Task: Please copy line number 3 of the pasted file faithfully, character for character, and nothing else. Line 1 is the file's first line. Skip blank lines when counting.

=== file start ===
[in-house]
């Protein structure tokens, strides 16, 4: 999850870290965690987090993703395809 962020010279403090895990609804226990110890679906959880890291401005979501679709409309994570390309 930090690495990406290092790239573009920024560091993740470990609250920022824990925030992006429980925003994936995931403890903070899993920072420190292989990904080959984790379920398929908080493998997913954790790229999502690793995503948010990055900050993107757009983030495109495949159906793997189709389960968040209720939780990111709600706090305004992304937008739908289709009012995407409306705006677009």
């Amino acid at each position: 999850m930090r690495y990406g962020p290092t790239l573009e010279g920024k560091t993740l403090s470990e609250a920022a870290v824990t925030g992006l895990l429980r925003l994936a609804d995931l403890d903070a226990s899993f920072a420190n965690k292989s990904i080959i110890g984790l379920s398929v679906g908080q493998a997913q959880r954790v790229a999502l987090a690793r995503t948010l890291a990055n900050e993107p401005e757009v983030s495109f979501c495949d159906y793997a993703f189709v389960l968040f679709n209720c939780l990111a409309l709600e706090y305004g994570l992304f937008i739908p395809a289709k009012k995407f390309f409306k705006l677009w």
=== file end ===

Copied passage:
């Amino acid at each position: 999850m930090r690495y990406g962020p290092t790239l573009e010279g920024k560091t993740l403090s470990e609250a920022a870290v824990t925030g992006l895990l429980r925003l994936a609804d995931l403890d903070a226990s899993f920072a420190n965690k292989s990904i080959i110890g984790l379920s398929v679906g908080q493998a997913q959880r954790v790229a999502l987090a690793r995503t948010l890291a990055n900050e993107p401005e757009v983030s495109f979501c495949d159906y793997a993703f189709v389960l968040f679709n209720c939780l990111a409309l709600e706090y305004g994570l992304f937008i739908p395809a289709k009012k995407f390309f409306k705006l677009w």